International Women's Day and Women's History Month

International Women's Day and Women's History Month

I attended the celebration of International Women's Day in Cambridge last night. The theme was "Women Fighting for Economic and Social Justice: A Celebration of Margaret Fuller's Legacy." Margaret Fuller, born in Cambridge in 1810, was a pioneer in many ways:

  • First American to write a book about equality for women
  • First woman foreign correspondent and war correspondent
  • First woman journalist

Joy Harvey, Cambridge Women's Heritage Project, introduced the session panelists, each of whom spoke about her work in the context of international activism with a Cambridge connection:

  • Joan von Mehren, Author Minerva and the Muse: A Life of Margaret Fuller, provided an overview of Fuller's life and legacy http://www.amazon.com/Minerva-Muse-Life-Margaret-Fuller/dp/0870239414
  • Bishnu Pariyar, Founder, Empowering Dalit Women of Nepal (EDWON) shared her personal experiences of growing up in Nepal and, through encouragement by her father, pursuing education for herself and empowerment of women in her community and beyond www.edwon.org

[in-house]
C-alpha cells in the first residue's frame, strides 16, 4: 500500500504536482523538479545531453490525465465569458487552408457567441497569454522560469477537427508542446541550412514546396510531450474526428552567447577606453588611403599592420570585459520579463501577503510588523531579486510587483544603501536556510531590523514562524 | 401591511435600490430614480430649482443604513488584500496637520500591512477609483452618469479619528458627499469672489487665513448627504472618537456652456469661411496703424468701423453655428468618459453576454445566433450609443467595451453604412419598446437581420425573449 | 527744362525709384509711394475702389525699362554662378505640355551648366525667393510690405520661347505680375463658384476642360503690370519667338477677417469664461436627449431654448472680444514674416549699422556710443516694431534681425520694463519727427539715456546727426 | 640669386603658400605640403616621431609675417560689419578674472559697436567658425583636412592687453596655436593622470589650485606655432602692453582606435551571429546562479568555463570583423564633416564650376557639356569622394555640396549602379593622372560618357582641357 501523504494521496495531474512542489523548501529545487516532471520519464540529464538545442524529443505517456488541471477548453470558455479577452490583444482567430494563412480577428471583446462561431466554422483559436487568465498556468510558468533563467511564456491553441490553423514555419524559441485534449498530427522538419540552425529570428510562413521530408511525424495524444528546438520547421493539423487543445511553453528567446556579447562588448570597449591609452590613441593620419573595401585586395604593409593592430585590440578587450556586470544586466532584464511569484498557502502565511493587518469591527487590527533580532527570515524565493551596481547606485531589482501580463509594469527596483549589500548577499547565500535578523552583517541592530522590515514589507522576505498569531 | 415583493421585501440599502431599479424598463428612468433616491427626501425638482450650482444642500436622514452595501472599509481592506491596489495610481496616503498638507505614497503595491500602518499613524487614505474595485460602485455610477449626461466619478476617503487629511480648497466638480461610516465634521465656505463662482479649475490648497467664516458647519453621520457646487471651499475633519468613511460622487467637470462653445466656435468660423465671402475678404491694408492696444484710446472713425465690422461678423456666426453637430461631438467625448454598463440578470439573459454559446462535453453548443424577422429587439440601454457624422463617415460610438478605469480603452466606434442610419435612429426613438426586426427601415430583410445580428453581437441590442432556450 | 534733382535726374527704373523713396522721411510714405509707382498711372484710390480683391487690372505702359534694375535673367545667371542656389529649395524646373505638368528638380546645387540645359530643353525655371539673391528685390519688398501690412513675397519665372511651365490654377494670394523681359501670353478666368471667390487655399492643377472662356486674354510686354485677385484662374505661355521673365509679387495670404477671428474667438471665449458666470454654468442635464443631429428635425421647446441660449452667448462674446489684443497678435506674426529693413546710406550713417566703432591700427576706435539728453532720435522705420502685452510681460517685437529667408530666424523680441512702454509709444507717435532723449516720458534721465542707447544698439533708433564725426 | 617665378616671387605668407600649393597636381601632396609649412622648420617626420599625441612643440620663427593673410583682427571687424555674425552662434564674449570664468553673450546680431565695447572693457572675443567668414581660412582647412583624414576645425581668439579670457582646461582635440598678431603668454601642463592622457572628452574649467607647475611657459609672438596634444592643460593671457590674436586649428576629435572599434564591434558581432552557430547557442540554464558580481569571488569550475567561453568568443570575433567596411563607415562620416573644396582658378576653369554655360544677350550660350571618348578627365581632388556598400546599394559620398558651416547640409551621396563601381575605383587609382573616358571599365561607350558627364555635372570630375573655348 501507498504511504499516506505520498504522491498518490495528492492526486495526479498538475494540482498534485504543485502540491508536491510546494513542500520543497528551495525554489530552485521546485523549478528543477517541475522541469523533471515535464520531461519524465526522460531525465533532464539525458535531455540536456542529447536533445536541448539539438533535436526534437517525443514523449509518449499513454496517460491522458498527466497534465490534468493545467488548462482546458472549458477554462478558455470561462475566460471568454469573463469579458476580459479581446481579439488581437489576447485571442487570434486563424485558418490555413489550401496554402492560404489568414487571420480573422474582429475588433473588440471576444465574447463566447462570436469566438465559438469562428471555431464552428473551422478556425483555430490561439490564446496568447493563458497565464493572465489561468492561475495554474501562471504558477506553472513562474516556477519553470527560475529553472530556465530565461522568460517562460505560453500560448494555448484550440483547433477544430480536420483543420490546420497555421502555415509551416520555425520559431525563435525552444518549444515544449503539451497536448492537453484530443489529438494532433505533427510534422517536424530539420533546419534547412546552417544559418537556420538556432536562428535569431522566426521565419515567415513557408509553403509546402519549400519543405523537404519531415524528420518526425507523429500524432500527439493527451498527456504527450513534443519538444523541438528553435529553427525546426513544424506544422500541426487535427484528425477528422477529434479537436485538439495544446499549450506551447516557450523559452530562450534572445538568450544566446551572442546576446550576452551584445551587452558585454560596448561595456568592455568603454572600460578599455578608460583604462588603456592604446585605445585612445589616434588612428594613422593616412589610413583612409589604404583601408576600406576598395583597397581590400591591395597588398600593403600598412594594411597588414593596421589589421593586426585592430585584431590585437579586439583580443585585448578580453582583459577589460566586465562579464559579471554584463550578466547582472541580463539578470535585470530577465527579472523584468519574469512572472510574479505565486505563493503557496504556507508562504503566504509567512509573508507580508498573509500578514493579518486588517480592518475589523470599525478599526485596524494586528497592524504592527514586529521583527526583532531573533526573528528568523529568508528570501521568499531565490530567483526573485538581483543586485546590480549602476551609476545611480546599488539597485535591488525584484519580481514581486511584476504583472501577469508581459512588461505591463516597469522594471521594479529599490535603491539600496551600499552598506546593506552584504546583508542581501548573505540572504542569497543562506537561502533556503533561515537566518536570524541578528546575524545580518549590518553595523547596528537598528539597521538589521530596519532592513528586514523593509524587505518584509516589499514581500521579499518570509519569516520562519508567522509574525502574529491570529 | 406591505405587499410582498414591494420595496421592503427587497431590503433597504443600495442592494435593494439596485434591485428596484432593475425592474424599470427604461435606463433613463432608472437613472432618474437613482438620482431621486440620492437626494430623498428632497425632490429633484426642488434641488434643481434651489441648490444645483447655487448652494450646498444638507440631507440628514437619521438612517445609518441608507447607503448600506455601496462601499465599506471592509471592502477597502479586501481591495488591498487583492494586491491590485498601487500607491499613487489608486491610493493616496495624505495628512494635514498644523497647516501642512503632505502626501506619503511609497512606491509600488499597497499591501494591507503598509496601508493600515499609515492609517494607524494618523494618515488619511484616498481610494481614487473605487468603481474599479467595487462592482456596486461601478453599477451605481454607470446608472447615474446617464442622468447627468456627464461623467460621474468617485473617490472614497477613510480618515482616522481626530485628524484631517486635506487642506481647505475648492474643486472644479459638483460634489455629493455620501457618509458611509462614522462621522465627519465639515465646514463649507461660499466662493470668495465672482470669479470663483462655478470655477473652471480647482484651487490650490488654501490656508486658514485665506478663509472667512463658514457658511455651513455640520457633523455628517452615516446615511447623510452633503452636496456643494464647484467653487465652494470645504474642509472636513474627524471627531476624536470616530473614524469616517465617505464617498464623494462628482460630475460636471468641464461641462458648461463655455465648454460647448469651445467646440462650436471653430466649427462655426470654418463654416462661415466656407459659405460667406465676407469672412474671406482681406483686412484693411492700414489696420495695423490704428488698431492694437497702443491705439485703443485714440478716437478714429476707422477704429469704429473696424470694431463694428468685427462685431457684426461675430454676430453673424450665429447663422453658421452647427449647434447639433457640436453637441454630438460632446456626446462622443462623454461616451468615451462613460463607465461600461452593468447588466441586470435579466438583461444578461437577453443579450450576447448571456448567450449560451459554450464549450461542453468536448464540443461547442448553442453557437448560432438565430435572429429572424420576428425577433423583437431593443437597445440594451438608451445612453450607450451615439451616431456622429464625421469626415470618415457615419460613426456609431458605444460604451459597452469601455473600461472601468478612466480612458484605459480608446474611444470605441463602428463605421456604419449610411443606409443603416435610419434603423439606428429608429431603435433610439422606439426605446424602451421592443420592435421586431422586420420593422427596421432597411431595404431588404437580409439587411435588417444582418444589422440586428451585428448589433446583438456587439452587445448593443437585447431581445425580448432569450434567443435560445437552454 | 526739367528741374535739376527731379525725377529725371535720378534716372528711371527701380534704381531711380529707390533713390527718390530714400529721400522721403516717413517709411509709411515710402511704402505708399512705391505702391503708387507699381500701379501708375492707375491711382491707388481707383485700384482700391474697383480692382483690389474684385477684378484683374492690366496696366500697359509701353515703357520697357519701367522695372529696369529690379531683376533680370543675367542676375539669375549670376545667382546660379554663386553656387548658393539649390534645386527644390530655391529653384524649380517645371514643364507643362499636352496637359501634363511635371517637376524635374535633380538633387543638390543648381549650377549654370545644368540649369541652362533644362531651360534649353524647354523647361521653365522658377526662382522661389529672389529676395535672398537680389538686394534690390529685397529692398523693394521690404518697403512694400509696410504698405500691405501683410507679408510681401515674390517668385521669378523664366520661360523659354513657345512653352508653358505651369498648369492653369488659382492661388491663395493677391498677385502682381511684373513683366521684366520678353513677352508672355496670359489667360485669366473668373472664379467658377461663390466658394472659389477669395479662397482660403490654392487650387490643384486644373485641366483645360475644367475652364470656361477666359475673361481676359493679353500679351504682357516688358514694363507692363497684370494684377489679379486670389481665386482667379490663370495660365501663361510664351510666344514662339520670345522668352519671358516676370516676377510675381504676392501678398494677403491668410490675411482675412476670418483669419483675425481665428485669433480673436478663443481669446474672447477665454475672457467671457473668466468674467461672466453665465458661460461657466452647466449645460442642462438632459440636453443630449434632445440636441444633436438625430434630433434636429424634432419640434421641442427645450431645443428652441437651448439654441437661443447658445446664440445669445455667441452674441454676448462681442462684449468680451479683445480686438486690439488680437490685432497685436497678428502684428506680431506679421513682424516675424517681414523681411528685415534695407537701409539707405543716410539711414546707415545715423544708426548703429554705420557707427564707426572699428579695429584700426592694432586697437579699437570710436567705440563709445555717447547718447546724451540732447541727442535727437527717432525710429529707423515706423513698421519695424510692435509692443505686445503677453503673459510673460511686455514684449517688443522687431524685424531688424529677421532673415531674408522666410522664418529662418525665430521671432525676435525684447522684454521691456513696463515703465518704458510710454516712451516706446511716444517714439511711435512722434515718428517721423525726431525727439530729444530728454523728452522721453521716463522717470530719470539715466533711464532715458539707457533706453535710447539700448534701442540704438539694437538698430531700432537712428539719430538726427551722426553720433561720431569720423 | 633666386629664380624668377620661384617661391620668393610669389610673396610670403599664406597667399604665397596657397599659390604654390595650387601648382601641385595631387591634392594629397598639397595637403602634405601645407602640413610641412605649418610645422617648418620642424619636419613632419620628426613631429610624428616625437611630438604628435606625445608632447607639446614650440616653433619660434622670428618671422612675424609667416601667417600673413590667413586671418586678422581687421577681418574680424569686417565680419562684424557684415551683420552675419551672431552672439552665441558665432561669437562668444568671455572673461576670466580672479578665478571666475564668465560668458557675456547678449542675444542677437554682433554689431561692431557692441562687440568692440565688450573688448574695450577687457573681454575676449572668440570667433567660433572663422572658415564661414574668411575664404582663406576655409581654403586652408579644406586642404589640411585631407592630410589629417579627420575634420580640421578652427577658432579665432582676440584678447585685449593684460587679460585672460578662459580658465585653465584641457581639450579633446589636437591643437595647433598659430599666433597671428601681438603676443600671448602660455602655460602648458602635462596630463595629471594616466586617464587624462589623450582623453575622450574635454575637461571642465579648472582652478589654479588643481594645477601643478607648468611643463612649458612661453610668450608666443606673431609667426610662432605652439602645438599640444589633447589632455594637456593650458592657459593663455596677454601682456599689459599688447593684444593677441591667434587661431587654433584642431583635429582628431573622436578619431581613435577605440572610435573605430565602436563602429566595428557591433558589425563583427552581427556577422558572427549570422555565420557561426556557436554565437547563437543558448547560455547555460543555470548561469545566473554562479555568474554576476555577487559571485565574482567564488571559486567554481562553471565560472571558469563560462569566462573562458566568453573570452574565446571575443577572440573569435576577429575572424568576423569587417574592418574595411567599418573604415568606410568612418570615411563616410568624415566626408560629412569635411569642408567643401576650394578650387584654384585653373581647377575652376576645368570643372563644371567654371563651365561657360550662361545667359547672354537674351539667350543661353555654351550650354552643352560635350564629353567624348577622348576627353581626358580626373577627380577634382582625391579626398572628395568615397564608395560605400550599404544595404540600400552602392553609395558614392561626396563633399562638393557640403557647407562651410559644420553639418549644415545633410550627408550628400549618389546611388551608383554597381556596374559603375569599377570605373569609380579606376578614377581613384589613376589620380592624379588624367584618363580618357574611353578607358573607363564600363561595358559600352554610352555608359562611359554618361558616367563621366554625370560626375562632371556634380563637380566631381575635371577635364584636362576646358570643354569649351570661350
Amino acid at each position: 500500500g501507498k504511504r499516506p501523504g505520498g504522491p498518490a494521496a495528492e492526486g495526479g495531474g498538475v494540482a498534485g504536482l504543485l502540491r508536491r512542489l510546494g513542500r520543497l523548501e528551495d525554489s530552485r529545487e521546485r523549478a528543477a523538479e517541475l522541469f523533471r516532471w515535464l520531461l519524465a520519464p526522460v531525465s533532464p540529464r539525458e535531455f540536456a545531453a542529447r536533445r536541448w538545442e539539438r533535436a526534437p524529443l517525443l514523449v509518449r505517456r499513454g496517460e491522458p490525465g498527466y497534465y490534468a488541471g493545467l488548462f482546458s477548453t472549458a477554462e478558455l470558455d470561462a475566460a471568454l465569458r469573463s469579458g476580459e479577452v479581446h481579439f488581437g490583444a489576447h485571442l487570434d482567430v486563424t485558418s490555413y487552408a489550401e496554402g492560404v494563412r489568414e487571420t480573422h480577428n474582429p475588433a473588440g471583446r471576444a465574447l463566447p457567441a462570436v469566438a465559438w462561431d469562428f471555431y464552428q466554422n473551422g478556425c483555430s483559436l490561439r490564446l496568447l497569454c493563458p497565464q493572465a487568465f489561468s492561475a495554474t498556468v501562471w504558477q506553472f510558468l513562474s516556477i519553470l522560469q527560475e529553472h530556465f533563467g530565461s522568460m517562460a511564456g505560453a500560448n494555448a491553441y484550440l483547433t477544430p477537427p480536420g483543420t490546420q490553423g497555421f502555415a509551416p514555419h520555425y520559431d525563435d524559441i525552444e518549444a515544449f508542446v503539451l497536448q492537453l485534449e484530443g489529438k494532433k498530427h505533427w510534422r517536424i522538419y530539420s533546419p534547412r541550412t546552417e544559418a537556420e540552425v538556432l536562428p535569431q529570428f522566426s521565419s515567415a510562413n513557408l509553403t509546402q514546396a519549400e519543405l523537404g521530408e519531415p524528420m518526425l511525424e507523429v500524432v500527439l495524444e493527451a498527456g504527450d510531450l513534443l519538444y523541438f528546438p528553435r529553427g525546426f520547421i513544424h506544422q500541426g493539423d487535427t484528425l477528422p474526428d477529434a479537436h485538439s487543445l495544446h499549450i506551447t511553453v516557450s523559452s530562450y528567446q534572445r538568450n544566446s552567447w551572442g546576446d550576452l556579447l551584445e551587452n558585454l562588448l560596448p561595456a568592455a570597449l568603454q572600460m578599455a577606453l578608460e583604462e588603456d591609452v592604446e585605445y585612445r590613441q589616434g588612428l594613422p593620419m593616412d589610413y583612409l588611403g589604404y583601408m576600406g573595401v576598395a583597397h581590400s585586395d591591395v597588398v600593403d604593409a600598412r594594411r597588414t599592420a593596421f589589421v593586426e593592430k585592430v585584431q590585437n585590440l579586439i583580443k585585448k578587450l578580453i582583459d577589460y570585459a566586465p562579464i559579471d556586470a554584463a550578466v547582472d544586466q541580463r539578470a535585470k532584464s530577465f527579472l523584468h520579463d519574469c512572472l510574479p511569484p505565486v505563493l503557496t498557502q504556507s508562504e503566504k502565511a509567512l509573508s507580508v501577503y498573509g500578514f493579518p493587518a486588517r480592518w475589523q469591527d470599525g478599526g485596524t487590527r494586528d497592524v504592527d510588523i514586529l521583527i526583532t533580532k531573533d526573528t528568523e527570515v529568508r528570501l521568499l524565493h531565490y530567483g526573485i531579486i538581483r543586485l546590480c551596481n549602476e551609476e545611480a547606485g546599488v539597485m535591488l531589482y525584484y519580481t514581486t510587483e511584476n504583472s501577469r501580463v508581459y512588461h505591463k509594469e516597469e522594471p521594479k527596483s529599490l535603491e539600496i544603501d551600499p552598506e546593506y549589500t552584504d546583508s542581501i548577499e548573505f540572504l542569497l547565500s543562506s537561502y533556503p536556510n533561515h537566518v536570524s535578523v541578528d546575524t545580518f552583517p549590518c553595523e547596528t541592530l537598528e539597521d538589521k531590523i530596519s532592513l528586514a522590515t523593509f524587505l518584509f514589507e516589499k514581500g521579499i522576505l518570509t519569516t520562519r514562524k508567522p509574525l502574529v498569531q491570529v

• Chris Low, Co-Director and Founder of Matenwa Community Learning Center in Haiti and a Cambridge educator, shared her experiences working as an educator both in Cambridge and on an island of the coast of Port-au-Prince www.matenwaclc.org

This session made me think about my heroines and heroes who encouraged me to pursue my full potential. There are so many, but like many of the women honored tonight, my mother and father were the ones who encouraged me to believe that anything was possible for me. The encouragement provided and example set by my mother, who had been told by her mother in 1950's Belfast that women can't be doctors, be the first in her family to attend university and then go on to help found one of the first women's health clinics in Boston, and obtain her M.S.W. the year I graduated from high school, showed me that women can do anything.

I also admire Elizabeth Cady Stanton, Sojourner Truth, Susan B. Anthony, and Gloria Steinem - just to name a few!

Please comment with your story of heroines or heroes who inspired you.

More about International Women's Day http://www.un.org/en/events/women/iwd/2010/index.shtml
More about Women's History Month http://www.nwhp.org/

Comments

I never met her, but I was always inspired by Eleanor Roosevelt.

FYI here is a little about how, over the decades, International Women's Day has changed it's view of "who" is oppressing women: